Global Policy Forum

Putin Wants US Date to Quit Iraq

October 18, 2007

Russian President Vladimir Putin has said the US should set a date for a withdrawal from Iraq.

He was speaking during a live televised question-and-answer session with the public covering both domestic and foreign policy issues. Mr Putin said that as long as the US avoided setting a pull-out date, the Iraqi leadership "won't rush to build up its own security forces". He also said Russia planned "grandiose" improvements to its armed forces. New missile technology and an overhaul of the nuclear arsenal were also planned, he said.

Missile shield

Mr Putin told viewers that the US presence in Iraq was motivated in part by a desire to "establish control of the country's oil reserves". But he said the US was now engaged in a "pointless" battle against a popular uprising. "One can wipe off a political map some tyrannical regime... but it's absolutely pointless to fight with a people," he said. He assured his audience that Russia, unlike Iraq, was militarily strong enough to defend its territory and its natural resources.

Mr Putin also warned that Russia would boost its deployment of weapons if Washington went ahead with plans to build a missile shield. Moscow and Washington have already argued over US plans to build missile bases in countries that were once part of the Soviet Union's sphere of influence. Other topics discussed by the Russian leader included the economy and the threat of terrorism. He said he was committed to cutting inflation and pointed to a drop in recorded terror attacks as proof his security policy was bearing fruit.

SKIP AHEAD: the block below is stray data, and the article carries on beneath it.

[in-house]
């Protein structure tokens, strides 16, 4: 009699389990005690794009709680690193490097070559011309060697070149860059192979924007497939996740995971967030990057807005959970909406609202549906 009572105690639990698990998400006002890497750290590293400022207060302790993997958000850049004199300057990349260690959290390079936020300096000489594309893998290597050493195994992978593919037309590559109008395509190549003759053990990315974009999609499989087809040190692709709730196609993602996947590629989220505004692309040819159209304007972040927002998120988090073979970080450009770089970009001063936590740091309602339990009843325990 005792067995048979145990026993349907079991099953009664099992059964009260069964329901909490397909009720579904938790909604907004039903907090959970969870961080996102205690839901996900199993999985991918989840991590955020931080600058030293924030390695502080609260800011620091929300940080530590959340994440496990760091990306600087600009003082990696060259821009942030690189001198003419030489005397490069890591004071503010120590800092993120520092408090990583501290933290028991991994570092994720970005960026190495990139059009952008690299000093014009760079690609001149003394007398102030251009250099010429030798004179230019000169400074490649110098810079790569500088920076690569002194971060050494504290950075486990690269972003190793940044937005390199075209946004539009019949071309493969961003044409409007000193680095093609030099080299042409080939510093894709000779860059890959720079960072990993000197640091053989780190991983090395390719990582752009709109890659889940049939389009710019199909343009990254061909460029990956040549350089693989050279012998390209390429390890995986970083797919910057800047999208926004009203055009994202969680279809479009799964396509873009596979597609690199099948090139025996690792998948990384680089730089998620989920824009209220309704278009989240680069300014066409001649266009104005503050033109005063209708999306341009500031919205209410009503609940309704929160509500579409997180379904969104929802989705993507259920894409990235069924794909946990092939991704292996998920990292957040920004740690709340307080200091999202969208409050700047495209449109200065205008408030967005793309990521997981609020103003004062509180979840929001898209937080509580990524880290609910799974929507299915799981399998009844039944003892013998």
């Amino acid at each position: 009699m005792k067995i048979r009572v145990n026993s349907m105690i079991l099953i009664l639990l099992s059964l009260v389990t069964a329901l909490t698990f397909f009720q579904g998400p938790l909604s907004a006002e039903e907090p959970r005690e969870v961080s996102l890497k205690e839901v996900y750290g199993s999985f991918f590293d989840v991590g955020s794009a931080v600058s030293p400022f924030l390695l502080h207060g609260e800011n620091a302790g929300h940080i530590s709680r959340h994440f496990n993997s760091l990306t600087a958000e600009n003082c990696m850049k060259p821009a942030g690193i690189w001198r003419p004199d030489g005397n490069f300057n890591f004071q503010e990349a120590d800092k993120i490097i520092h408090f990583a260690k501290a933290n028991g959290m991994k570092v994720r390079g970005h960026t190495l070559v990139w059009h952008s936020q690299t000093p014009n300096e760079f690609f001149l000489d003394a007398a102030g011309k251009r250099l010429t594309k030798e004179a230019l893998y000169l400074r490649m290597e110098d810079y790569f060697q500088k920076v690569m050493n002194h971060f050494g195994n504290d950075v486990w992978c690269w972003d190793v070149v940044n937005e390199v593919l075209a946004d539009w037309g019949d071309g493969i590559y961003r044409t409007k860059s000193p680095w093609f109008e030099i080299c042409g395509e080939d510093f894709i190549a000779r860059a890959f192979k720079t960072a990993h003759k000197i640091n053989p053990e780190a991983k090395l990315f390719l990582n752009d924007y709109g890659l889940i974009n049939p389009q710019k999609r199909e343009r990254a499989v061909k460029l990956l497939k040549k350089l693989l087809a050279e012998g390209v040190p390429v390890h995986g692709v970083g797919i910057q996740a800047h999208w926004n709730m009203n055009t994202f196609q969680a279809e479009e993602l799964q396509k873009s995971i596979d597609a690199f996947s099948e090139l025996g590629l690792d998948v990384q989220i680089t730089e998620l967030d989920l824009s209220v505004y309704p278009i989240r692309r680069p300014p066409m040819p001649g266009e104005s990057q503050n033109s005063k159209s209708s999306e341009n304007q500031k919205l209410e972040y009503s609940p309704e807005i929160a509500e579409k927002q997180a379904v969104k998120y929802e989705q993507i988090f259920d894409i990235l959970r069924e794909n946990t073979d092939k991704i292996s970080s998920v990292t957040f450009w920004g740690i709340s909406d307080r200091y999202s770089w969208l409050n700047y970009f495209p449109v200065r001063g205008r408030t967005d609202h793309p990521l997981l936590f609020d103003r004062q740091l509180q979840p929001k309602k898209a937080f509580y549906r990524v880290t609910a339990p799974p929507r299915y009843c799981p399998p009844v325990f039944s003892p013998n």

'Prime Minister'

Russians submitted more than one million questions by telephone, text messages or via the internet, the Kremlin said. Thursday's phone-in comes amid growing speculation about Mr Putin's plans after his second presidential term ends in March. But Mr Putin, who is considering becoming prime minister when he steps down, said he was against changing the balance of power between president and government. "It is not expedient to take any powers away from the government or to load more powers" on the government, Interfax news agency quoted him as saying.

Under the Russian constitution, Mr Putin is not allowed to run for a third consecutive term as president, and there has been speculation that he will use the premiership to retain power. He said he had accepted a proposal by the pro-Kremlin United Russia to head the party's list in December's parliamentary election - a move that would guarantee him a seat in the next parliament.

This is the sixth time Mr Putin has done the phone-in since coming to office.




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